Institutional factors, opportunity triggers and critical incidents in international entrepreneurship
Damoah (2018) conducted a qualitative study on the internationalization process of SMEs from Africa perceived as entrepreneurs. This study is a recent example of critical incidents being taken as a useful approach to studying institutional factors and opportunity triggers in international entrepreneurship in an especially challenging institutional context. Interestingly, this study draws upon a range of international entrepreneurship theories (e.g. the resource-based view, the stage theory, the network theory and the contingency theory) to develop an international entrepreneurship model integrated under one label - the international entrepreixeurship theory. However, the study is not an analysis of international entrepreneurship in the true sense, as it focuses on exporting SMEs and not internationalizing young and new SMEs at inception or through their life-cycle. However, the context and methodology lend themselves well to questions on international entrepreneurship and international entrepreneurship in cross-cultural contexts. Importantly, while the study bases itself on an SME’s export propensity lens, it explores the critical incidents that trigger the behaviour, in this case, export initiation of SMEs perceived as entrepreneurial orientation.
Damoah (2018) not only links critical incidents, episodes and events that trigger export initiation to SME export propensity (i.e. the critical events and/or incidents that trigger the likelihood of whether a small firm will initiate export) but also to entrepreneurial orientation. Unsolicited orders, winning govermnent awards and having an international orientation are among the critical incidents that drove SMEs in the garment and textile sub-sector of Ghana to begin exporting. This particular case represents an important deviation from the predominant Internet and high-tech based industry analyses that dominate most of the international entrepreneurship studies on young and new internationalizing SMEs. Overall, six main critical incidents were identified by Damoah (2018): (1) contacts established through participation in trade fairs; (2) contacts established through international orientation (previous residency abroad); (3) contacts and recommendations established through friends and families abroad; (4) winning national government awards; (5) being in receipt of unsolicited orders; and (6) contacts and recommendations established through joint venture ownership. For example, from the perspective of SME firm owners, trade fairs were regarded as important opportunities that could trigger export business. The six critical incidents were categorized using dimensions offered by Leonidou et al.’s (2007) classification based on a firm’s proactive internal behaviour, proactive external behaviour, reactive internal behaviour and reactive external behaviour. Thus, international entrepreneurship literature was integrated with SME export propensity literature, and linked to critical incidents. The latter is an important methodological approach that links process to change triggers through this form of analysis.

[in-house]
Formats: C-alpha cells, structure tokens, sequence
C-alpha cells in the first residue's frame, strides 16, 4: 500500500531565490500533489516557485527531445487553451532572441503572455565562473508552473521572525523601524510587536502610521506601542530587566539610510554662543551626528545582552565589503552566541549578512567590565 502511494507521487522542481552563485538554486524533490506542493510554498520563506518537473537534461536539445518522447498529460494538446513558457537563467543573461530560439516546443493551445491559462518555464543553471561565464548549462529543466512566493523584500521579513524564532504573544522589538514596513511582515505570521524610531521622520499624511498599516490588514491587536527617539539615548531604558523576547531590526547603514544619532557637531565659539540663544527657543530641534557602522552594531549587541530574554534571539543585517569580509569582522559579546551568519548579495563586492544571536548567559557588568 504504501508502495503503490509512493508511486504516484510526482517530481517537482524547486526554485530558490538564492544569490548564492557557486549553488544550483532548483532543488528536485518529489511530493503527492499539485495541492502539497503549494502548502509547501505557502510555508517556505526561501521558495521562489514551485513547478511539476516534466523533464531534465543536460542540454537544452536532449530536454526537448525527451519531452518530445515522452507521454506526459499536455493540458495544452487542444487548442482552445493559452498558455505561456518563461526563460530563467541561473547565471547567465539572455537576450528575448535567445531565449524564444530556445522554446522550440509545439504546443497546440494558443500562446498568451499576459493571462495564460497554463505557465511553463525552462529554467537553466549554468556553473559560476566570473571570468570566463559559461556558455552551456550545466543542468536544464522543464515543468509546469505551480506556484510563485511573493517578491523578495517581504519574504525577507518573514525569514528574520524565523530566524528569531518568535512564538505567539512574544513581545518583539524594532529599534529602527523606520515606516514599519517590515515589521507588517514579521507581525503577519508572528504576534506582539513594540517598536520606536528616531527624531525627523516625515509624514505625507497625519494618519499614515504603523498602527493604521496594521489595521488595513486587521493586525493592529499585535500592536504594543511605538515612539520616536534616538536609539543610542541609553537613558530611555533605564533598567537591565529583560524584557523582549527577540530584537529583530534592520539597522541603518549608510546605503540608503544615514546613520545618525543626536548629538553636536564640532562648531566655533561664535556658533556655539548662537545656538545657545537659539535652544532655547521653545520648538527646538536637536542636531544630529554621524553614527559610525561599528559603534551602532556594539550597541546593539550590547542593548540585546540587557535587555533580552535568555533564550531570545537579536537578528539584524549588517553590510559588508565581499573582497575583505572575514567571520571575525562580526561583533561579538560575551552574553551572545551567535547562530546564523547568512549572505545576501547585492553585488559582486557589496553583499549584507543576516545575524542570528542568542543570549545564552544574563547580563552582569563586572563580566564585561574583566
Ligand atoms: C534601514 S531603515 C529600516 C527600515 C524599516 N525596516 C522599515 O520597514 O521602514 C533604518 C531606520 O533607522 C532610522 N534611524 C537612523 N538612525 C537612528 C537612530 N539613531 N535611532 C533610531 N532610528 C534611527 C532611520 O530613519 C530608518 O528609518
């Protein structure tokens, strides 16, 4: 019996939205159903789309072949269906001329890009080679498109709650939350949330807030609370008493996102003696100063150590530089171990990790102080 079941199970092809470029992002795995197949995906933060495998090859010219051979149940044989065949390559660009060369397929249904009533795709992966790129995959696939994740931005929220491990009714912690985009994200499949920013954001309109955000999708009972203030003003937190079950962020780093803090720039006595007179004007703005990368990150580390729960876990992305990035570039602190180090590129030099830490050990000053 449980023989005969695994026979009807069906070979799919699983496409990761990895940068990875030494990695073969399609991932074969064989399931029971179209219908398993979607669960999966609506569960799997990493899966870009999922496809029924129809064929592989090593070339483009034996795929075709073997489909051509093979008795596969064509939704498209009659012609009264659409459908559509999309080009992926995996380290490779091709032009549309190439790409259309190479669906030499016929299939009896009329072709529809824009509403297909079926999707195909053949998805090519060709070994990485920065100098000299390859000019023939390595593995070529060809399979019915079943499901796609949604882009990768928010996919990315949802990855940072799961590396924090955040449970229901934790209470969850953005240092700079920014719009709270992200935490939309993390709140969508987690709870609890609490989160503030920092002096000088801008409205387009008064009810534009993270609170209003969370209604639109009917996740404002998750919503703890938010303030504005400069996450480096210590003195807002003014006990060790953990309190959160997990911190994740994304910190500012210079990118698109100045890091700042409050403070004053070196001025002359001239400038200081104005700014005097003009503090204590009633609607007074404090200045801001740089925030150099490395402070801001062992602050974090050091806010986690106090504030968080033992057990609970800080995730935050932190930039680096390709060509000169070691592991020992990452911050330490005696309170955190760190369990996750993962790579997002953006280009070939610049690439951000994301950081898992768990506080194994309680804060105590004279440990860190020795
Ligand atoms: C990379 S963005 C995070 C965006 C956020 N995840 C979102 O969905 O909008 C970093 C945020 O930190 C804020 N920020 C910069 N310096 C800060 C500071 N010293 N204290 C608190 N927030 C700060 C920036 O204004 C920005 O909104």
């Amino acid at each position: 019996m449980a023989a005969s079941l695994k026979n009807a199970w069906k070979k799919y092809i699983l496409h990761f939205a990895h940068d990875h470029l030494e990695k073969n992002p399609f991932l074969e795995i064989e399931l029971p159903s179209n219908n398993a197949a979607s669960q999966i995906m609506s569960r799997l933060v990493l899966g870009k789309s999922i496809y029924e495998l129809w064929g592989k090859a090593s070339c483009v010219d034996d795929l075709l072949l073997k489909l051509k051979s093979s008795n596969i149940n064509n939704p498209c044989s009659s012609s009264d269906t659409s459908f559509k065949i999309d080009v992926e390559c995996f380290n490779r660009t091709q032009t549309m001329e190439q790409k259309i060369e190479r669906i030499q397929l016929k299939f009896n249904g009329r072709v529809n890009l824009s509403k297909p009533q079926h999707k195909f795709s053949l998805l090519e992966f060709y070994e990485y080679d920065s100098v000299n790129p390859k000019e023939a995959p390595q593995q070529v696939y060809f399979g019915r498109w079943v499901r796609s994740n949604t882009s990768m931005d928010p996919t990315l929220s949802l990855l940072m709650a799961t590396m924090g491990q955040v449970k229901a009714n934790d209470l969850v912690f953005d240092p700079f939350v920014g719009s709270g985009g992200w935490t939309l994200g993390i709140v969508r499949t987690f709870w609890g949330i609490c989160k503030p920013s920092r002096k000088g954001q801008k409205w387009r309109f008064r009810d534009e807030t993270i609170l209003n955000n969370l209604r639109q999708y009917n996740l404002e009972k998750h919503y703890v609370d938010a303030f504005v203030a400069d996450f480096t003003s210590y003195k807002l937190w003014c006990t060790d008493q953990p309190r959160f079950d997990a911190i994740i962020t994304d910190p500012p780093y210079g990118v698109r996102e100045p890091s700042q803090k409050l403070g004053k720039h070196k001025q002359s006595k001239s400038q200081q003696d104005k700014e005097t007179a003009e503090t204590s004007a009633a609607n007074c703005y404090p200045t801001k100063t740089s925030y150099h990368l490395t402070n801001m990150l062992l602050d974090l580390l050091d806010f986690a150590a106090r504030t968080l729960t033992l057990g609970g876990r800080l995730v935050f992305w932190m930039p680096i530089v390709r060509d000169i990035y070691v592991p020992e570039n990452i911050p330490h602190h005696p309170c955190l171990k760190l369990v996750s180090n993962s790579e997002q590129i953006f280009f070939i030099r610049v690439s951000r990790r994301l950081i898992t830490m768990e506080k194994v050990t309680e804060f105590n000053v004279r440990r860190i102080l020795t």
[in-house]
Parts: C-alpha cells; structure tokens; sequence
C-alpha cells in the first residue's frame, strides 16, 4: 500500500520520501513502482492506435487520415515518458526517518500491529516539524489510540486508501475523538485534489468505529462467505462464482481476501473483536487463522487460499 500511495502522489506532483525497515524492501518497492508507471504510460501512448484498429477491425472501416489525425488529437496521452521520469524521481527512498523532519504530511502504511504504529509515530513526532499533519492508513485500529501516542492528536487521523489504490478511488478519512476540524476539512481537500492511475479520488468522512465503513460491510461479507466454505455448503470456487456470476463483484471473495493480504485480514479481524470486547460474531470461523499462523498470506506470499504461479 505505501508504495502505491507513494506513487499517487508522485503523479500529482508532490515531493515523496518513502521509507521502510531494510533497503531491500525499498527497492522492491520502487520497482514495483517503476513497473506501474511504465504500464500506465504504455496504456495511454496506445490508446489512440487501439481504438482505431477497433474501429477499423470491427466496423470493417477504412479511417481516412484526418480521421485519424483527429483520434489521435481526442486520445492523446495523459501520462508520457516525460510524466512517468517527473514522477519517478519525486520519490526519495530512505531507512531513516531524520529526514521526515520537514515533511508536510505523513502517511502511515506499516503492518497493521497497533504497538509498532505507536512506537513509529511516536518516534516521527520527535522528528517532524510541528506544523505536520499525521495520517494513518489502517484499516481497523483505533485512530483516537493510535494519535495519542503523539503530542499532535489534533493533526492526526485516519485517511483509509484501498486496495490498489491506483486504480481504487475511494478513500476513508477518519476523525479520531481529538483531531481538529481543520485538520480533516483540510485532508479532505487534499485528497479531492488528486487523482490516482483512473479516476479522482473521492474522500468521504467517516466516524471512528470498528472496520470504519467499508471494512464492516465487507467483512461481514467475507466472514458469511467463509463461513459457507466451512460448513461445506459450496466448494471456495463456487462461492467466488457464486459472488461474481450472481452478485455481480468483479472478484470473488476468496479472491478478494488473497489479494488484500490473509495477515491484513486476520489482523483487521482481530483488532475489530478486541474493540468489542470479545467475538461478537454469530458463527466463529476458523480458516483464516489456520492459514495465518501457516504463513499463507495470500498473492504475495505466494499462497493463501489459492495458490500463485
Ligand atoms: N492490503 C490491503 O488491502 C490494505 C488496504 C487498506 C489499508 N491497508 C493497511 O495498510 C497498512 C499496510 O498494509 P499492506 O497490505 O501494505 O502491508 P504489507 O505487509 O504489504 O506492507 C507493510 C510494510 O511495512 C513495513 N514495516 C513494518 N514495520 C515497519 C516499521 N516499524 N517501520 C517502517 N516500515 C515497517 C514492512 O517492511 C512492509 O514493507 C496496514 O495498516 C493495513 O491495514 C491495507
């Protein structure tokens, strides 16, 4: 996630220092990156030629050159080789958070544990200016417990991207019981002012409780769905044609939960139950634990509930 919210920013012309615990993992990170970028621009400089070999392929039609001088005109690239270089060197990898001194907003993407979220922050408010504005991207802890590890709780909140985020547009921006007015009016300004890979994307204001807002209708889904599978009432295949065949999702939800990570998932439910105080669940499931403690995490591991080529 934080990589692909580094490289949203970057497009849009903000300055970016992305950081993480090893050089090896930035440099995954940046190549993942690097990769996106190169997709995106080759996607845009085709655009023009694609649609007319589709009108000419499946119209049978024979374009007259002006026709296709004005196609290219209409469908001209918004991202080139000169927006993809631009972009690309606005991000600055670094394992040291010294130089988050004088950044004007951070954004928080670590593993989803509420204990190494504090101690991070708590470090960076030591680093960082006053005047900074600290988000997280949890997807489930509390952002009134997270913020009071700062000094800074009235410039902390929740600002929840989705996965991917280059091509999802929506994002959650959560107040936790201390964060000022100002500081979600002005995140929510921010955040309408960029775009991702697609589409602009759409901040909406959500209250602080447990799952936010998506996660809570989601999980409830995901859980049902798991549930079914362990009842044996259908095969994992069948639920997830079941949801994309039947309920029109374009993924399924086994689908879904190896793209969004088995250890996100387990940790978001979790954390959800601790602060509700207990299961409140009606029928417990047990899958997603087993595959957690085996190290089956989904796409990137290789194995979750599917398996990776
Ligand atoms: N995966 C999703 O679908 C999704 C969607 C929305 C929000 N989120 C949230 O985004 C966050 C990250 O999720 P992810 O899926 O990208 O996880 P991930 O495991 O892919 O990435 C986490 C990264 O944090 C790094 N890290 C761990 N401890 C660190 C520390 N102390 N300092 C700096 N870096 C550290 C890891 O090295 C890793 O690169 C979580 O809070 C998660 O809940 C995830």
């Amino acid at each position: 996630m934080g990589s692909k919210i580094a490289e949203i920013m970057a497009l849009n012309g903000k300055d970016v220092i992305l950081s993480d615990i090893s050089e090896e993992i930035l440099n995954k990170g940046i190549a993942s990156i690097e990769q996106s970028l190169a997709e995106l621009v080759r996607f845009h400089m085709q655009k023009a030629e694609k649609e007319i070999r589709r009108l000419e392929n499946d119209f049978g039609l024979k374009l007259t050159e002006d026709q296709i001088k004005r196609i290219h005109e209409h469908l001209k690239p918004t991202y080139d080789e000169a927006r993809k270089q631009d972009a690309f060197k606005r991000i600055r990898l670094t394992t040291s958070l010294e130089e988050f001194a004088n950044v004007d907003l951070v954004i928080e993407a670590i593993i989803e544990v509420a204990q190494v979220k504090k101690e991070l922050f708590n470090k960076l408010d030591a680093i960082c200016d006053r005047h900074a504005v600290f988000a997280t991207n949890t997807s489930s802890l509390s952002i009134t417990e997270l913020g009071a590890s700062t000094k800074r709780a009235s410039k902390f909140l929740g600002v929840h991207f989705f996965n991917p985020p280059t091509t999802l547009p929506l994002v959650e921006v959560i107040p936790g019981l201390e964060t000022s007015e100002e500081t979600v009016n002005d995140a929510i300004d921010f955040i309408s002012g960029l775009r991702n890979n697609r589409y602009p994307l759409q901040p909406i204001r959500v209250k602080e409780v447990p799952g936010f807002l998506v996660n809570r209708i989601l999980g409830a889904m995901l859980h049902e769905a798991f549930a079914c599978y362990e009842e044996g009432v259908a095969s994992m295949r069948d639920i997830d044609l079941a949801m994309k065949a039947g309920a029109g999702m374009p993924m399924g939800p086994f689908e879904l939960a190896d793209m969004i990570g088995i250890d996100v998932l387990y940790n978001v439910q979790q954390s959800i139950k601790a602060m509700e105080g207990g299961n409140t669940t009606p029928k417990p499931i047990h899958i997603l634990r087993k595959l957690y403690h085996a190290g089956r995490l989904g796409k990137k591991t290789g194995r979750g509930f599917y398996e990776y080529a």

While five theoretical frameworks were integrated to explore the critical incidents that trigger export initiation of SMEs from Ghana, contingency theory was the most dominant framework employed by Damoah, 2018). Again, drawing on earlier literature from international entrepreneurship, categorizations by Leonidou et al. (2007) were used to highlight the main triggers of export initiation among SMEs largely caused by external stimuli. An analysis of the critical incidents revealed that in most cases networking contacts established played an important role. For example, contacts gained through trade shows, previous foreign residency abroad, joint venture ownership and friends and families abroad are all network-related incidents. However, placed within a critical incident analysis, we can see more clearly, how most of the incidents seemed serendipitous and episodic (e.g. receipts of unsolicited orders), yet some entrepreneurs took full advantage of the incidents and exploited them
(Damoah, 2018). The act of maximizing and/or taking advantage of episodic events and being able to initiate export business supports the concept of entrepreneurial orientation, frameworks from international entrepreneurship literature and the contingency framework. The basic assumptions of international entrepreneurship (McDougall et al., 1994) are highlighted and supported in the study by Damoah (2018).